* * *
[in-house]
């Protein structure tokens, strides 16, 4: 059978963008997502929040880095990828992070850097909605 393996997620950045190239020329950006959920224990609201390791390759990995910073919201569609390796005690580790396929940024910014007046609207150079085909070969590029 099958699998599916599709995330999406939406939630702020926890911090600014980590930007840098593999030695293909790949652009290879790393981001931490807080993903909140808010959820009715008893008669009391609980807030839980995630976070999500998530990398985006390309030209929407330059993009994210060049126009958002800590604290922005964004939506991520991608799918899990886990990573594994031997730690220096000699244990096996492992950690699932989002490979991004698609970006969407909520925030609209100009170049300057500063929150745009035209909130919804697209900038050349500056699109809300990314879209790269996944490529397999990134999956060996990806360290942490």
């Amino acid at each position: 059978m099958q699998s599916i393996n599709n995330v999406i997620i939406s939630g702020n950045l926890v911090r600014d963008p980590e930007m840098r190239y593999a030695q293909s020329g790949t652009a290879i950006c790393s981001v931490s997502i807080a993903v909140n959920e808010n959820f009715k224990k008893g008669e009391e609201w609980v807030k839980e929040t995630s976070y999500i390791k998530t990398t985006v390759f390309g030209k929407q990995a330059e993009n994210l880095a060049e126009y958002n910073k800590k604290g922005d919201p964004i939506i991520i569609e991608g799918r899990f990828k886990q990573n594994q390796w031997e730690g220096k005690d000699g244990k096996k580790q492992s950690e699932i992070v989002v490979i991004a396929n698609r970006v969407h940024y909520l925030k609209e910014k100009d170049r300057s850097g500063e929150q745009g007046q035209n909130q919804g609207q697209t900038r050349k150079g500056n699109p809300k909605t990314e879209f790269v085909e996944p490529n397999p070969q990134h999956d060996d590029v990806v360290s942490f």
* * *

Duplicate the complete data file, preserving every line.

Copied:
[in-house]
């Protein structure tokens, strides 16, 4: 059978963008997502929040880095990828992070850097909605 393996997620950045190239020329950006959920224990609201390791390759990995910073919201569609390796005690580790396929940024910014007046609207150079085909070969590029 099958699998599916599709995330999406939406939630702020926890911090600014980590930007840098593999030695293909790949652009290879790393981001931490807080993903909140808010959820009715008893008669009391609980807030839980995630976070999500998530990398985006390309030209929407330059993009994210060049126009958002800590604290922005964004939506991520991608799918899990886990990573594994031997730690220096000699244990096996492992950690699932989002490979991004698609970006969407909520925030609209100009170049300057500063929150745009035209909130919804697209900038050349500056699109809300990314879209790269996944490529397999990134999956060996990806360290942490």
């Amino acid at each position: 059978m099958q699998s599916i393996n599709n995330v999406i997620i939406s939630g702020n950045l926890v911090r600014d963008p980590e930007m840098r190239y593999a030695q293909s020329g790949t652009a290879i950006c790393s981001v931490s997502i807080a993903v909140n959920e808010n959820f009715k224990k008893g008669e009391e609201w609980v807030k839980e929040t995630s976070y999500i390791k998530t990398t985006v390759f390309g030209k929407q990995a330059e993009n994210l880095a060049e126009y958002n910073k800590k604290g922005d919201p964004i939506i991520i569609e991608g799918r899990f990828k886990q990573n594994q390796w031997e730690g220096k005690d000699g244990k096996k580790q492992s950690e699932i992070v989002v490979i991004a396929n698609r970006v969407h940024y909520l925030k609209e910014k100009d170049r300057s850097g500063e929150q745009g007046q035209n909130q919804g609207q697209t900038r050349k150079g500056n699109p809300k909605t990314e879209f790269v085909e996944p490529n397999p070969q990134h999956d060996d590029v990806v360290s942490f």